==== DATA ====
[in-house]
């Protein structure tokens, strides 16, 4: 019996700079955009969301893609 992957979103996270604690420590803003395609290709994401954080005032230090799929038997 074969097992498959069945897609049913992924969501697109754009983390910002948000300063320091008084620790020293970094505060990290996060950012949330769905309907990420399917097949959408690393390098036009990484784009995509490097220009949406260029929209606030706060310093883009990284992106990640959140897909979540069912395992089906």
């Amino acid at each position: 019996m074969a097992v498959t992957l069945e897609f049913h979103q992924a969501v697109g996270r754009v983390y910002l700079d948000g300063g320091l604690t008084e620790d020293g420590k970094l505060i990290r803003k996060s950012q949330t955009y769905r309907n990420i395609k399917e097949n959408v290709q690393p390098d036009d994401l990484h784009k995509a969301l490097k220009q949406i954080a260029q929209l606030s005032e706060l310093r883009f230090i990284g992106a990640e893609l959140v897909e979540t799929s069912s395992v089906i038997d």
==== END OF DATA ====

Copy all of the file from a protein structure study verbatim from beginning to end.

[in-house]
């Protein structure tokens, strides 16, 4: 019996700079955009969301893609 992957979103996270604690420590803003395609290709994401954080005032230090799929038997 074969097992498959069945897609049913992924969501697109754009983390910002948000300063320091008084620790020293970094505060990290996060950012949330769905309907990420399917097949959408690393390098036009990484784009995509490097220009949406260029929209606030706060310093883009990284992106990640959140897909979540069912395992089906």
């Amino acid at each position: 019996m074969a097992v498959t992957l069945e897609f049913h979103q992924a969501v697109g996270r754009v983390y910002l700079d948000g300063g320091l604690t008084e620790d020293g420590k970094l505060i990290r803003k996060s950012q949330t955009y769905r309907n990420i395609k399917e097949n959408v290709q690393p390098d036009d994401l990484h784009k995509a969301l490097k220009q949406i954080a260029q929209l606030s005032e706060l310093r883009f230090i990284g992106a990640e893609l959140v897909e979540t799929s069912s395992v089906i038997d």